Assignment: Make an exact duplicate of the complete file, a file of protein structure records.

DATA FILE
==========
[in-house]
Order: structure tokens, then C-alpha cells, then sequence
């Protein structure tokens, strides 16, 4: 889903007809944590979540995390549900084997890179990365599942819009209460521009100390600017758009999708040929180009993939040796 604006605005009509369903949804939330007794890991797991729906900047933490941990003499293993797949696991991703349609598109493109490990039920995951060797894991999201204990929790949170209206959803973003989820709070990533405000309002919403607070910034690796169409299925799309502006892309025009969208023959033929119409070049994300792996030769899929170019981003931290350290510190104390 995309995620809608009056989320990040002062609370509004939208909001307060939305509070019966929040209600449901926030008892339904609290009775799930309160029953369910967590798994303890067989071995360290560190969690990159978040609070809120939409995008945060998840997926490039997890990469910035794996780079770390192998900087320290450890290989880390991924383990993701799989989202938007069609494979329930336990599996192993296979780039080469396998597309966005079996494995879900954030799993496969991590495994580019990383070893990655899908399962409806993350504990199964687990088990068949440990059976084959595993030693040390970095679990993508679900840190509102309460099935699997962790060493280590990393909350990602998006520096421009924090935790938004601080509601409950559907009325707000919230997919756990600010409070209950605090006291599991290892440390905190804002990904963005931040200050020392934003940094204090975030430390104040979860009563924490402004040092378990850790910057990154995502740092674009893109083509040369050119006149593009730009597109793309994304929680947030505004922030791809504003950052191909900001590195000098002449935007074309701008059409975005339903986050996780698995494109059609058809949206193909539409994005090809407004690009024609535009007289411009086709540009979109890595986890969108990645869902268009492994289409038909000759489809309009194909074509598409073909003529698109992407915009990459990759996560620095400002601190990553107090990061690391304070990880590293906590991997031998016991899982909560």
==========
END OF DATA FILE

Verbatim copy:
[in-house]
Order: structure tokens, then C-alpha cells, then sequence
């Protein structure tokens, strides 16, 4: 889903007809944590979540995390549900084997890179990365599942819009209460521009100390600017758009999708040929180009993939040796 604006605005009509369903949804939330007794890991797991729906900047933490941990003499293993797949696991991703349609598109493109490990039920995951060797894991999201204990929790949170209206959803973003989820709070990533405000309002919403607070910034690796169409299925799309502006892309025009969208023959033929119409070049994300792996030769899929170019981003931290350290510190104390 995309995620809608009056989320990040002062609370509004939208909001307060939305509070019966929040209600449901926030008892339904609290009775799930309160029953369910967590798994303890067989071995360290560190969690990159978040609070809120939409995008945060998840997926490039997890990469910035794996780079770390192998900087320290450890290989880390991924383990993701799989989202938007069609494979329930336990599996192993296979780039080469396998597309966005079996494995879900954030799993496969991590495994580019990383070893990655899908399962409806993350504990199964687990088990068949440990059976084959595993030693040390970095679990993508679900840190509102309460099935699997962790060493280590990393909350990602998006520096421009924090935790938004601080509601409950559907009325707000919230997919756990600010409070209950605090006291599991290892440390905190804002990904963005931040200050020392934003940094204090975030430390104040979860009563924490402004040092378990850790910057990154995502740092674009893109083509040369050119006149593009730009597109793309994304929680947030505004922030791809504003950052191909900001590195000098002449935007074309701008059409975005339903986050996780698995494109059609058809949206193909539409994005090809407004690009024609535009007289411009086709540009979109890595986890969108990645869902268009492994289409038909000759489809309009194909074509598409073909003529698109992407915009990459990759996560620095400002601190990553107090990061690391304070990880590293906590991997031998016991899982909560």